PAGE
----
This speed symbolises the rise of quick fame. There is no other social media where you can get such exposure, and gain thousands of views, whilst still having under 100 followers. Even commenting under other popular videos can give you this instant 5 seconds of fame- with some comments amassing 100,000 likes.

The unique format of the For You Page means your video is sent to the feed of a small selection of strangers, and if it is received well, can continue to grow. The speed at which this can happen is phenomenal. At the beginning of lockdown, my brother posted a video that got over 500k views almost overnight, when he only had around 15 followers to start with.

With my own TikTok having amassed over 60k likes since the beginning of June, I suppose we now live in the Suffolk version of the Hype House.

These sudden trends have an important impact on our culture. Music truly goes ‘viral’. Looking at the current UK Top 10, almost all of them are common TikTok tracks. The app has sprung many artists to new heights of fame. Even if we might only know the words to 15 seconds of the songs, this hasn’t stopped them infiltrating the typically exclusive popular music scene. Potentially the most famous of these new discoveries is Lil Nas X, whose song ‘Old Town Road’ went viral on TikTok before it became the longest running number 1 on Billboard Hot 100. The music industry will be forever changed by the impact of TikTok- and the simply huge audience it creates. We will be seeing more and more of our popular songs coming from TikTok stars who can get their songs heard by millions overnight. In fact, the very moment I type this, a song has come up on my Spotify playlist from a TikTok singer I followed a few months ago.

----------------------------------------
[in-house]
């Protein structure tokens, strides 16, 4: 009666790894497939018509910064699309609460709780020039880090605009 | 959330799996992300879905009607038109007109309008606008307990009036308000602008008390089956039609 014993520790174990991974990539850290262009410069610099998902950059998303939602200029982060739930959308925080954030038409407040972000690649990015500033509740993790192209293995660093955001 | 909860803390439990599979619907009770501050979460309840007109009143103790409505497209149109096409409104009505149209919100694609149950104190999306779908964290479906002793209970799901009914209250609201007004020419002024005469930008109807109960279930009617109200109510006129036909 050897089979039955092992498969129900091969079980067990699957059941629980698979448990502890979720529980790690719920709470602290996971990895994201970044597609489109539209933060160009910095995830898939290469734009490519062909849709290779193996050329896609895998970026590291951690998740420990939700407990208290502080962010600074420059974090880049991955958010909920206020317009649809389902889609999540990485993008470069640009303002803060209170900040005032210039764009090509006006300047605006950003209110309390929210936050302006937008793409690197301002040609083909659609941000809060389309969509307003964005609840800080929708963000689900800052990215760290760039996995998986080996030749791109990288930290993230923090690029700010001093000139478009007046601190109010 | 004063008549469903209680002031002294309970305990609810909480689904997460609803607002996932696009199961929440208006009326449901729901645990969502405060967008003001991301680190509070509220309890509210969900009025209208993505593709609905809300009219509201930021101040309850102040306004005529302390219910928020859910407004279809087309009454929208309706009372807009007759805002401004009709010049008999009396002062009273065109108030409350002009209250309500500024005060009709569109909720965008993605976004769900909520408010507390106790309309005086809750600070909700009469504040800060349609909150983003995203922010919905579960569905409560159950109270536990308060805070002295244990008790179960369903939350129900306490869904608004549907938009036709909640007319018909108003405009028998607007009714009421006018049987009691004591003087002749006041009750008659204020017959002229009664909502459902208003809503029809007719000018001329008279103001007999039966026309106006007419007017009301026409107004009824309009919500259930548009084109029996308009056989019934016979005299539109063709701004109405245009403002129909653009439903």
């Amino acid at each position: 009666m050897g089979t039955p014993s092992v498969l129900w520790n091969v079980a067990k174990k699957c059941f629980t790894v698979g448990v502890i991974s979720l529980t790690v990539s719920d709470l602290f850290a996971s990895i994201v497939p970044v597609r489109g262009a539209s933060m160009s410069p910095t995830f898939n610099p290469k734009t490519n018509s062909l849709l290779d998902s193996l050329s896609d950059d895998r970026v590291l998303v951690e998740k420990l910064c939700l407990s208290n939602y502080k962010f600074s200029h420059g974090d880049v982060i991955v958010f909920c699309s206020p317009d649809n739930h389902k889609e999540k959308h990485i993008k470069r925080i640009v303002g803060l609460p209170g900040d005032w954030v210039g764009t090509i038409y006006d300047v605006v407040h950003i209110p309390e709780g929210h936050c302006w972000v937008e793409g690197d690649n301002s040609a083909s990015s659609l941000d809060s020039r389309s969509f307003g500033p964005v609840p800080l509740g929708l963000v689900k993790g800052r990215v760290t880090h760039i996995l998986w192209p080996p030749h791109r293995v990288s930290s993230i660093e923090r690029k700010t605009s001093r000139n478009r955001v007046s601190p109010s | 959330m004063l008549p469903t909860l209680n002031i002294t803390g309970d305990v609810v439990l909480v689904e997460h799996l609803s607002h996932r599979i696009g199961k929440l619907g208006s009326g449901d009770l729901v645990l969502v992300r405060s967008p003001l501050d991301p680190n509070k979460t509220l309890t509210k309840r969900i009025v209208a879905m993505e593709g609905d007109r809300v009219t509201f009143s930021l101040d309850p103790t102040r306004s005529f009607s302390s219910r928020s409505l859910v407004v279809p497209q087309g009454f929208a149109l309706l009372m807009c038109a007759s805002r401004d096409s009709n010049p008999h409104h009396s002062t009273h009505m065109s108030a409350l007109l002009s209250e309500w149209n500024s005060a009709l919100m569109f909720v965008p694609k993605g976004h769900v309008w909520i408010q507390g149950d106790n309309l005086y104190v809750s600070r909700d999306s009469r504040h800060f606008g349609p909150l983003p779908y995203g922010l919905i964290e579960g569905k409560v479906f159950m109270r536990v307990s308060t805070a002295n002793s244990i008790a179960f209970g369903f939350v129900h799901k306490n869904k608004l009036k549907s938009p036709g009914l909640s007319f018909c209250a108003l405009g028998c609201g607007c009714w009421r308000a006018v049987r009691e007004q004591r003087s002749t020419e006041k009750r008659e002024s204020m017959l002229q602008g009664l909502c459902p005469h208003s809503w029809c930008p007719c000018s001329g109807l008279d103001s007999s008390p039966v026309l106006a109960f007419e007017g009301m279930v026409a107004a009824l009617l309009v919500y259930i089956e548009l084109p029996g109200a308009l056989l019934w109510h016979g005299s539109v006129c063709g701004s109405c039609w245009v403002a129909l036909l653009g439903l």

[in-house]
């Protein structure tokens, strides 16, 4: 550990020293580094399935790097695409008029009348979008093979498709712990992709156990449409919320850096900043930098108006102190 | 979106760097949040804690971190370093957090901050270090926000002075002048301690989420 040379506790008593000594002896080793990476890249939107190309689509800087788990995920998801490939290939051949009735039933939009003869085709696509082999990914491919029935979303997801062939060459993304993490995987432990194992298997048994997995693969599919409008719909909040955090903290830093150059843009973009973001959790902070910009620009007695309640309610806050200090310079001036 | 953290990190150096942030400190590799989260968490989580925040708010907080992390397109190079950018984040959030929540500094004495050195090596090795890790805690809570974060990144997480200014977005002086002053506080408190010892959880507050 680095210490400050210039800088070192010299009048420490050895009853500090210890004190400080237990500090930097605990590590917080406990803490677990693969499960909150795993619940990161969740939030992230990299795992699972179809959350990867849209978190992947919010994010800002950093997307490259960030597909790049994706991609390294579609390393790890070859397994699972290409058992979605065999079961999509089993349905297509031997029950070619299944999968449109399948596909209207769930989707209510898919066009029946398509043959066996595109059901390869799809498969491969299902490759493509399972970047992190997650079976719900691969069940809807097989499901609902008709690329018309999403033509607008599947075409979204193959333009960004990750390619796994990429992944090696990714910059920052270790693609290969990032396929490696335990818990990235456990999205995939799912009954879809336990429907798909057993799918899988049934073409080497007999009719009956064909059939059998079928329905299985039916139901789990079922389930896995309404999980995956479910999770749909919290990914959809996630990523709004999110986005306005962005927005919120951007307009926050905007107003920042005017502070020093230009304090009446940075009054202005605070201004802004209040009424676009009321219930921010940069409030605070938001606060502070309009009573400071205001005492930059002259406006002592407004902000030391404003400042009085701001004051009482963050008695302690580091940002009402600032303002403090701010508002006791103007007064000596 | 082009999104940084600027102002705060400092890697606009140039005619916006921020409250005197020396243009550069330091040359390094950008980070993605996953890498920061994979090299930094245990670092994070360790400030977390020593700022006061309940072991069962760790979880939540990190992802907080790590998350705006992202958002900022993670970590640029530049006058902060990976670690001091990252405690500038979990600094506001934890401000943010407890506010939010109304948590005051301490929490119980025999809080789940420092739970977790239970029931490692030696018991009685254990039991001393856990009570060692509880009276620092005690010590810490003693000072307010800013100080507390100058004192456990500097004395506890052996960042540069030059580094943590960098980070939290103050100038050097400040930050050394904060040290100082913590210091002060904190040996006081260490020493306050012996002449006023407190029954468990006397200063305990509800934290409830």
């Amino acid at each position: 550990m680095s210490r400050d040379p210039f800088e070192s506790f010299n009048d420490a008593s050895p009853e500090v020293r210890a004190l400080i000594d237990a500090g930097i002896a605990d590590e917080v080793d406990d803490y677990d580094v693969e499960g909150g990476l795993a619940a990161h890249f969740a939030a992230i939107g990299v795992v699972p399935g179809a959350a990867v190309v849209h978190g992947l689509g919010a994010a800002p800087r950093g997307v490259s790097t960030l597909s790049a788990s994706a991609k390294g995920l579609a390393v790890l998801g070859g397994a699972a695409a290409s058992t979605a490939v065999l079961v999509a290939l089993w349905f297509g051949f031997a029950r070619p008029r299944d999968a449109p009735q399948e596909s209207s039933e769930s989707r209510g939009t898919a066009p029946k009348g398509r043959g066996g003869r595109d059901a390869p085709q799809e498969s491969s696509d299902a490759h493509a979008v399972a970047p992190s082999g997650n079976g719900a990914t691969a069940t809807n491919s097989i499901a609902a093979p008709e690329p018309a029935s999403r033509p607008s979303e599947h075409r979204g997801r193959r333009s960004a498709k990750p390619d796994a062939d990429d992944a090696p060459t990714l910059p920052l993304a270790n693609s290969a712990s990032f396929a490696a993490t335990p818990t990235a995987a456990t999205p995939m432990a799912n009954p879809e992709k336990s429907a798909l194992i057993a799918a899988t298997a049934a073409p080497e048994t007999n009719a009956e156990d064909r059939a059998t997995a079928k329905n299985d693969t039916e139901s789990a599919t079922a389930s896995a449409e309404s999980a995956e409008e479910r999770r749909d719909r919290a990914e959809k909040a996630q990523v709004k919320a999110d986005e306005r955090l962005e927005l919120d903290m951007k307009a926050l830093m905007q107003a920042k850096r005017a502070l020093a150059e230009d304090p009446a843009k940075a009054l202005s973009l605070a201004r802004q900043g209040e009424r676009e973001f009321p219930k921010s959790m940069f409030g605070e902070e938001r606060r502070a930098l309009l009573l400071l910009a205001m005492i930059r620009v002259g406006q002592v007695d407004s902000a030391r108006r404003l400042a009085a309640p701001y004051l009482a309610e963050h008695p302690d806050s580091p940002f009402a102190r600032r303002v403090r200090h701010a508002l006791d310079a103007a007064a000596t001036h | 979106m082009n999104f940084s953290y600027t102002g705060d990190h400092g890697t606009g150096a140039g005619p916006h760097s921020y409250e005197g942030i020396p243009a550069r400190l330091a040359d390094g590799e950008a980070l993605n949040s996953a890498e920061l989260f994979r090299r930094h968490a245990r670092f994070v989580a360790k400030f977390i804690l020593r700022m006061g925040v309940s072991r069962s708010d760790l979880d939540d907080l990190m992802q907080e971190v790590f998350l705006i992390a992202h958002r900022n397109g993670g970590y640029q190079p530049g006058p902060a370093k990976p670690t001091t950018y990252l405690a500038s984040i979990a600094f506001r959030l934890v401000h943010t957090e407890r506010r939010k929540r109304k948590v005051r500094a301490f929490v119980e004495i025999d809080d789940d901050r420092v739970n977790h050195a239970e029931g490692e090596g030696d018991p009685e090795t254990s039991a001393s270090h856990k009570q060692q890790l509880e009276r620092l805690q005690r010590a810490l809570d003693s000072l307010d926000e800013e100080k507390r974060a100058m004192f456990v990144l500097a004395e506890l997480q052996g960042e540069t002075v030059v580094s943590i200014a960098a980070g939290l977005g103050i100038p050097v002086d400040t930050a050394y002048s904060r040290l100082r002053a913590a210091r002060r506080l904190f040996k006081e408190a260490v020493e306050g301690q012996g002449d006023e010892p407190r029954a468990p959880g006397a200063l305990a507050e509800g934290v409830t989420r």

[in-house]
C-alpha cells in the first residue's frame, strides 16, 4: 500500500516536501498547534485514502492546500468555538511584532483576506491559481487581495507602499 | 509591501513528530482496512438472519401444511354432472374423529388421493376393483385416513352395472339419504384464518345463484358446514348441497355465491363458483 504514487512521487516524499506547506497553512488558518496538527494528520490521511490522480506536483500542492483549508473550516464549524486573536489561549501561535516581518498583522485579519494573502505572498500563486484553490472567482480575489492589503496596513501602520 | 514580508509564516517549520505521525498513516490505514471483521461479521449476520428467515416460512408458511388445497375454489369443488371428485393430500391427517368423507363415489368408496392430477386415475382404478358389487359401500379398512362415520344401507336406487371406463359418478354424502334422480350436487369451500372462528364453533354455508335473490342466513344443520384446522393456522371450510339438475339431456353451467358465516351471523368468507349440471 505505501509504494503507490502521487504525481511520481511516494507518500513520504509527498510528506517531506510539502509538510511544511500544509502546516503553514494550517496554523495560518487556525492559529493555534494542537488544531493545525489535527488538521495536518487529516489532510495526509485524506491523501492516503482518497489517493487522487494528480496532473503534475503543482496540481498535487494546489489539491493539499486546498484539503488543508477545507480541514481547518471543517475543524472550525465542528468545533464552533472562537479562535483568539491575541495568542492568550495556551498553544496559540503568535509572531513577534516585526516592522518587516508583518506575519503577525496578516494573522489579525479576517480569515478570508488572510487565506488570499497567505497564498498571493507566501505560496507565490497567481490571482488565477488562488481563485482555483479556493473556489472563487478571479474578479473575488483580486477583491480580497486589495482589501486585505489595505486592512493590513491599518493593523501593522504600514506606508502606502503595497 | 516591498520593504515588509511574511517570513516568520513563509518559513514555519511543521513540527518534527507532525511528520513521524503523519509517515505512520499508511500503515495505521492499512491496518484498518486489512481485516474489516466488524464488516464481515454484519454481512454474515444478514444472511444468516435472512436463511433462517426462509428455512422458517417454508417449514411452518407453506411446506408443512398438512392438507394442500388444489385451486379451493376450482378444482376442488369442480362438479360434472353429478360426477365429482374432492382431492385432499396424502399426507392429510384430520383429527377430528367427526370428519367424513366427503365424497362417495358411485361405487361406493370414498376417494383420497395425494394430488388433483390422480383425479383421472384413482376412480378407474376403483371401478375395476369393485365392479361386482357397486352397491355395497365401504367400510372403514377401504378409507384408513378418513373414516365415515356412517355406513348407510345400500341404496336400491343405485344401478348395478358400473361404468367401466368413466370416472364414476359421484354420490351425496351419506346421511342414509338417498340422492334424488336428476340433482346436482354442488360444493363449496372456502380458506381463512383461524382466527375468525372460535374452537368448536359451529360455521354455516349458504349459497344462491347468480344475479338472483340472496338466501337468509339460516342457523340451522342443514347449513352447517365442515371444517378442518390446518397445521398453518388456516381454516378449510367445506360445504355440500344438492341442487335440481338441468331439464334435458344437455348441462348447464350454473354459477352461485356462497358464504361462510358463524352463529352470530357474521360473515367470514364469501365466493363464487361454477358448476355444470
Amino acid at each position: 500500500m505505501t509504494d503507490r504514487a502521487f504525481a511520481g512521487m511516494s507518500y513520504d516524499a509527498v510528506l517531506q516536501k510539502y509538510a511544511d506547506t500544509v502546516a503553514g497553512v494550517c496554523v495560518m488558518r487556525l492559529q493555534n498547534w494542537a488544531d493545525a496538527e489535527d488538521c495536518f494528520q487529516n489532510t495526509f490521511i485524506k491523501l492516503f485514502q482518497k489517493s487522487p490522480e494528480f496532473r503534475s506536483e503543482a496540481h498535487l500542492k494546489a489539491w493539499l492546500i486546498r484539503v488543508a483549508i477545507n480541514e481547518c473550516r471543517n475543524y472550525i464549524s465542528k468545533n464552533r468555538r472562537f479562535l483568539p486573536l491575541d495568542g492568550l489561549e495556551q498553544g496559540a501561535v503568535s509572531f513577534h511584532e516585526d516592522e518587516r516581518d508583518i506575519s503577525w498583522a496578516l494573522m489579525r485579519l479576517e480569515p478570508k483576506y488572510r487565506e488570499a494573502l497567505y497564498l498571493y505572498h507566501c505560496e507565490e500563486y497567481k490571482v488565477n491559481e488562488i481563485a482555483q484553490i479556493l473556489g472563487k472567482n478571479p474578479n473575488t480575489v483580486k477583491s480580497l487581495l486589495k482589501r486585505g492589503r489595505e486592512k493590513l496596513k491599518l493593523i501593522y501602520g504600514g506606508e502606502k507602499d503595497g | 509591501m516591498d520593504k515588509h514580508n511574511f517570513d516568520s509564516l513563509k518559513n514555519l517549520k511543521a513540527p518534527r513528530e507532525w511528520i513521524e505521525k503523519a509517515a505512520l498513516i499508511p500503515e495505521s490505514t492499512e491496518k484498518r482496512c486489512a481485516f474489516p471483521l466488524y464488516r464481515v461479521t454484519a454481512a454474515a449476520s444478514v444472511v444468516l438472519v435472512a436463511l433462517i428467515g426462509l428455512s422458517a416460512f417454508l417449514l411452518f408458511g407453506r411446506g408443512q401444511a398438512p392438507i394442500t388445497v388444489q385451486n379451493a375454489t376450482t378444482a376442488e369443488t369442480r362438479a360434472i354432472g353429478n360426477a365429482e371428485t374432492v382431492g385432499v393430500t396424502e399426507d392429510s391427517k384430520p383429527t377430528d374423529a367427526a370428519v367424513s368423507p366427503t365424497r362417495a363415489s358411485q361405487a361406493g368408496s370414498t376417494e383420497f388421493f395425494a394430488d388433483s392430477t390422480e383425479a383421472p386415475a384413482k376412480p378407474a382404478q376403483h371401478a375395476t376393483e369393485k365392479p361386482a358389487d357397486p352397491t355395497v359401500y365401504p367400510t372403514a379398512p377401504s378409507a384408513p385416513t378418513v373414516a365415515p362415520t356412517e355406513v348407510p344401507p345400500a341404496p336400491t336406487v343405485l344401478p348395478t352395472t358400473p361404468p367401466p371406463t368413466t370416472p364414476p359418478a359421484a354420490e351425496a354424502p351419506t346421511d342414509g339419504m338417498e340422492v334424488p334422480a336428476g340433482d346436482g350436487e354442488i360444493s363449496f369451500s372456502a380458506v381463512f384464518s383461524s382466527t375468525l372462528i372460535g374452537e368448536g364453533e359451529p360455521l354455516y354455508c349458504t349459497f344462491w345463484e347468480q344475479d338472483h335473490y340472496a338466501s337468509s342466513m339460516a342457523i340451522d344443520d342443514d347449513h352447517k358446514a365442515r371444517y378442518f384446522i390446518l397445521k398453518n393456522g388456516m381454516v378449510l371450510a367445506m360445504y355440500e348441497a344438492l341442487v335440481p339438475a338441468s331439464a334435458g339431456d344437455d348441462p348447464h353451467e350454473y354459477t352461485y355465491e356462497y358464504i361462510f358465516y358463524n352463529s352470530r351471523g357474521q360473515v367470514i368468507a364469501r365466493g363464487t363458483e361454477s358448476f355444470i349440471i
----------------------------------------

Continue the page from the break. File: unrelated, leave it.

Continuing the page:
Tiktok music is here to stay.

Tiktok is a truly unique social media. The very fact that my videos (where I talk about ‘fun cheese facts’ thanks to my job behind a deli) have become viral, shows that anything can capture the interest of certain groups of people. However, it still lies open to the age old problems that come with strangers being able to hide behind a screen. Although my hate has been fairly tame, I have had to deal with plenty of comments discussing my appearance and making fun of how I speak or act. Although I am not particularly offended by the people suggesting I look like Perfect Peter, or asking if I “even have a top lip at all”- it highlights the fact that there is a habit on TikTok for people to comment without realising that the video makers may well see it. The personal and intimate aspect of the app, where the creator has such a close relationship with their viewers- something that makes it so special- can also lead to TikTok’s problems. However, as long as we have social media, we will continue to deal with online hate. The positive energy of TikTok continues to outweigh the bad vibes.

It is clear that TikTok has hugely influenced what media we consume, and how we consume it. Whether it continues to stay as popular as it is under lockdown, we should still recognise the important role it has played for helping swathes of users deal with the boredom and potential isolation of lockdown. It has rewritten the rulebook for sharing videos online, and gives anybody the chance to have 100,000 people see them crouching behind a deli talking about Kaltbach cheese.